In terms of comparing it to past PIXAR productions, “Coco” is most evocative, to me, of “Ratatouille” and not just because both are PIXAR films take place in non-U.S. territories in the modern era and both are the only features in the studio’s canon to depict characters drinking alcohol on-screen. Both are animated family movies heavily reliant on dialogue, with little in the way of big chase scenes or explosions (which, of course, are not inherently bad elements to have around) and both explore the concept of chasing your dream in a nuanced realistic fashion while still utilizing heavily fantastical elements. Plus, “Coco,” like “Ratatouille,” is a pretty great movie and is easily one of the studios strongest creations from this decade.

In the Rivera family, there is only one way to live: making shoes. Shoe-making has been the default occupation for members of this family ever since Mama Imelda Rivera (Alanna Ubach) worked hard to create a lucrative shoe-making business after her musician husband abandoned bother her and their daughter. That musician walking out on Imelda Rivera is also responsible for the other pivotal rule in the Rivera household — music of any kind is banned, which is a problem for 12-year-old Miguel Rivera (Anthony Gonzales) who wishes for nothing more than to be a musician like his hero, the long-deceased Ernesto de la Cruz (Benjamin Bratt), who is like the Gusteau to Miguel’s Remy in that he serves as a source of inspiration and hope for a plucky dreamer.

On the important holiday of Dias de Los Muertos, tensions between Miguel and his music-despising family members reach a head and he decides to go out to perform at a major music festival in the town square as a way to finally chase his dream. Problem is that Miguel needs a guitar, and after doing some searching, he finds one at the resting place of Ernesto de la Cruz. Right after plucking some strings on the guitar, Miguel finds himself immediately transported to the Land of The Dead, where he gets to meet skeleton versions of his ancestors, including Mama Imelda Rivera, and also Hector (Gael Garcia Bernal), a skeleton who offers to help Miguel get back home to the land of the living in exchange for a favor that’ll ensure he doesn’t become forgotten by the non-deceased.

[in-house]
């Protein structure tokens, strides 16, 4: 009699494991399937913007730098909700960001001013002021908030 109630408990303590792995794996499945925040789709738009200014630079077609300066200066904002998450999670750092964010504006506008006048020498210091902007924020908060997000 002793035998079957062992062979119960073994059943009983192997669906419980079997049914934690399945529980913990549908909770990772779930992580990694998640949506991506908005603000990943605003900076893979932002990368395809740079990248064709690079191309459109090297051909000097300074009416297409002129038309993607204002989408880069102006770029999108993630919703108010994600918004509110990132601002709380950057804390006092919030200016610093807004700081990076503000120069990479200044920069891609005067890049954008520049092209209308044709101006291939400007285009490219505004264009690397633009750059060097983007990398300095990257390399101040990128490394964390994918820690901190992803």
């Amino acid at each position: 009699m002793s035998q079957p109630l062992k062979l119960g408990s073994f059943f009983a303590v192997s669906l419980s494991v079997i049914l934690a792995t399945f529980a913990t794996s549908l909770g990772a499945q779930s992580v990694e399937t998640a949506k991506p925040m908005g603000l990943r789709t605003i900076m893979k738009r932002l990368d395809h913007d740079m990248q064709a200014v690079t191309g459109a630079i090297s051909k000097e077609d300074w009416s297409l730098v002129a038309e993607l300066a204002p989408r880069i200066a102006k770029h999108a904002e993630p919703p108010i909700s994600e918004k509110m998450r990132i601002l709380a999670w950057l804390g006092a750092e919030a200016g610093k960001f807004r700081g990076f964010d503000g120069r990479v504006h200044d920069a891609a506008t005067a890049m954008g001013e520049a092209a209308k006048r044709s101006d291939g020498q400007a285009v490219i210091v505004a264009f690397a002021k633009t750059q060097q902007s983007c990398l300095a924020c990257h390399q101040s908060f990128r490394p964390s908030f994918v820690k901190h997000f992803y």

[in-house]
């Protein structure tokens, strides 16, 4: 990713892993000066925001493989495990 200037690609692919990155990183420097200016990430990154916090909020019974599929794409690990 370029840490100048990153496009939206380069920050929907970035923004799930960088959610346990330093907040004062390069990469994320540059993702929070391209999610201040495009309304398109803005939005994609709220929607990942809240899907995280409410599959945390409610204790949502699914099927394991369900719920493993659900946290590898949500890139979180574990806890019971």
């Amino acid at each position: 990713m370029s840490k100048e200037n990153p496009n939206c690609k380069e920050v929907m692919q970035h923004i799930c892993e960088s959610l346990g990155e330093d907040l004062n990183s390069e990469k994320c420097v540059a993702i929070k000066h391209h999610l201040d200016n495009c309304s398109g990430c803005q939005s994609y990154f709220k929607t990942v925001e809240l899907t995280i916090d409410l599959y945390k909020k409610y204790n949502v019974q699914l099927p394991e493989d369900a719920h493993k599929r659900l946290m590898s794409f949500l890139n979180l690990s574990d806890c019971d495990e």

The premise of “Coco” in conception and in how its first executed comes across like a charmingly traditional fable, which works out nicely in terms of immediately making the personalities of Miguel and his individual family members broad but discernible as well as making the mechanics of how the Land of the Dead operate easily digestible (thankfully, the screenplay by Adrian Molina and Matthew Aldrich doesn’t get sidetrack in extraneous world building). But there’s an interesting sleight of hand going on here on a narrative level as a seemingly simple tale begins to gather more thematic complexity as it goes along with the individual characters carrying more depth than expected underneath the surface.

It’s an interesting way to have the story mirror Miguel’s overall arc of chasing his dream of being a musician, as both Miguel’s ambitions and the story itself start out in black-and-white terms before the journey the character goes on begins to inform more nuanced traits into the proceedings. That’s a clever way to organize the story and helps Miguel’s journey feel as unexpected for the audience as it is for the audience. Heck, I’ll freely admit I predicted one late in the game plot turn early on and that lured me into a sense of thinking I knew exactly where “Coco” was going only to be enjoyably blind-sided by other major plot turns waiting in the wings.These key plot developments are able to have an impact because the characters themselves are well-conceived, especially Hector who steps into the movie seemingly just to fill the role of comic relief sidekick but proceeds to garner more and more depth each scene that he appears in.

Oh, and in case you’re wondering if “Coco” continues that PIXAR tradition of containing some kind of sequence that pulls at your heart-string, I can confirm that it very much does. Director Lee Unkrich made grown adults everywhere sob at computer-animated objects with his last PIXAR directorial effort “Toy Story 3,” and he’s done that again here with a final five minute stretch of the story that caps the story on a poignant restrained note that’s both great on its own merits and also left me emotionally affected on a highly personal note that I did not expect. Despite it leaning on certain storytelling tropes of PIXAR films and even just animated American family movies general, there are lots of unexpected elements to be found in the thoughtful and lively “Coco.”

Douglas Laman is a film critic, who, when not watching movies, attends Collin College, hangs out with friends and… watches movies. For more of his work and ramblings, visit his website at